Some bacteria are still able to grow during refrigeration. To limit the risk of illness, WAC 246-215-03526 outlines the requirements for proper labeling of temperature and time control for safety, or TCS, foods. While many schools already implement some form of date marking, use this guide to ensure you are meeting the minimum standards as outlined in the latest code revision. As always, you can be more stringent than the code requires if that is the standard operating practice at your school/district.

Key terms:
  • AMC - Active managerial control. Part of meeting the new code updates involves the PIC demonstrating AMC. Refer to our March 2022 newsletter for additional details on what all is involved with AMC.
  • CFPM - Certified Food Protection Manager who is in charge of developing and/or training on food safety policies and procedures.
  • PIC - Person in charge of maintaining food safety standards during food prep and service.
  • RTE - Ready to eat foods. To be considered RTE, there will be no additional rinsing or cooking steps.
  • TCS - Time and temperature control for safety foods. These food items were formally known as potentially hazardous foods.

What is required:
  • RTE and TCS food items that are removed from original packaging, combined or prepared and will be held for over 24 hours must be date marked and then discarded at 7 days from opening/thawing. The day opened/thawed counts as day 1.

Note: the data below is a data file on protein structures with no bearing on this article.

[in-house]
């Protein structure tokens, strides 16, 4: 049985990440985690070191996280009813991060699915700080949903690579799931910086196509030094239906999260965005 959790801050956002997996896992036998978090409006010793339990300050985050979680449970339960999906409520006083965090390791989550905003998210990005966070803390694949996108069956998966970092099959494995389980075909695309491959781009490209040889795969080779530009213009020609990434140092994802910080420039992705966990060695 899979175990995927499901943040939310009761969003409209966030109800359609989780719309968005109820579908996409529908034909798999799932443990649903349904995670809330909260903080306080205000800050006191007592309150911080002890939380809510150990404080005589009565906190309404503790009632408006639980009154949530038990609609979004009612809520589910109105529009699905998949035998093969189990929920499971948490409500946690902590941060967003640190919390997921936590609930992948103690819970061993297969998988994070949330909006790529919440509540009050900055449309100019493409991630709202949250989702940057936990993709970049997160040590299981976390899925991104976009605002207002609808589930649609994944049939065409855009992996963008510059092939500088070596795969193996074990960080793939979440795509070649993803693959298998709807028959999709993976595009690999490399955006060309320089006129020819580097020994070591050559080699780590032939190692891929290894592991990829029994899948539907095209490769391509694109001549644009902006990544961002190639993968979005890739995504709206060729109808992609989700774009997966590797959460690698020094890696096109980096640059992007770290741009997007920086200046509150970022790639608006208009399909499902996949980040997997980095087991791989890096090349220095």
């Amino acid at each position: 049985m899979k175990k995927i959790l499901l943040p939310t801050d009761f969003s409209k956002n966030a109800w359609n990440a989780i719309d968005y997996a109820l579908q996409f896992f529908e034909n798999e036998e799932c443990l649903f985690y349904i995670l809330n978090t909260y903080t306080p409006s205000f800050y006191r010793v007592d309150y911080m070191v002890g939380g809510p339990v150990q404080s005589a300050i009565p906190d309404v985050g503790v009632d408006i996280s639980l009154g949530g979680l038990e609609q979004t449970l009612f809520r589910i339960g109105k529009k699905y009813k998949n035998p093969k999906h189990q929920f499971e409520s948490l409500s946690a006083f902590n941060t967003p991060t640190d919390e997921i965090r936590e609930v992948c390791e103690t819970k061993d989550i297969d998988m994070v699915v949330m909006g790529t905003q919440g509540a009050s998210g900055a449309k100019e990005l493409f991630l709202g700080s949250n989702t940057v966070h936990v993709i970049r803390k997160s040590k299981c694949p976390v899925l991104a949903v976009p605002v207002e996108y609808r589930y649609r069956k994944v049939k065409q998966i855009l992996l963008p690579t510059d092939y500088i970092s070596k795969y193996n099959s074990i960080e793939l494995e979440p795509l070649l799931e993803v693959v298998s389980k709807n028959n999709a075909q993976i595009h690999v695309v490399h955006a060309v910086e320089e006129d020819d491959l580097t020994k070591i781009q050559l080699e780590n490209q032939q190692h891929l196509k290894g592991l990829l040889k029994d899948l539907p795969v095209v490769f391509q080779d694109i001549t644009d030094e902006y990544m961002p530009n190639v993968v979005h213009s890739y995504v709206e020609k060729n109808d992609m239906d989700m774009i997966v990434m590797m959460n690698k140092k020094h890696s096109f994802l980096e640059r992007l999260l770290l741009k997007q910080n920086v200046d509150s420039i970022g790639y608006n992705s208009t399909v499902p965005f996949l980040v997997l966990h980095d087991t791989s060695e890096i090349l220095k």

Food safety measures:
  • Monitor temperature of cold holding units. All food must be maintained at the proper temperature for safe date marking to apply.

How do I date mark:
How you date mark is dependent on the rules of the kitchen PIC. The key is everyone in the kitchen must know what the dates mean.
  • Select the marking method used: Decide if you will use stickers, color coding, markers or other method to mark the containers.
  • Select the date that will be used: Will you be using the open date? Discard date? Date thawed? The key is to ensure AMC and that all applicable staff are appropriately trained.
  • Identify staff: Who will be responsible for marking the items? Is it the PIC? The cook?
  • Train staff: How will training be completed? How often?

What foods require marking:
The intent of marking is to reduce the growth of Listeria on our food items. Note that this list is limited to the high risk foods. Foods of concern include:
  • deli meat (opened package);
  • soft or semi-soft cheeses (such as brie, cream cheese, ricotta);
  • pasteurized milk (opened package);
  • house-made salads (such as garden/lettuce, potato, macaroni);
  • cut produce (such as melon or lettuce cut in-house);
  • cooked and cooled foods; and
  • house-made dressings.
You do not need to date mark:
  • Unopened commercial packages.
  • Commercially made dressings, mayonnaise, and deli salads like potato salad.
  • Whole uncut produce.
  • Hard cheeses like parmesan and asiago. 
You may chose as a school/district to require additional foods to be date marked and discarded within the 7 day timeframe based on internal policies and procedures.

How will food service staff be trained:
  • This is up to the PIC and CFPM.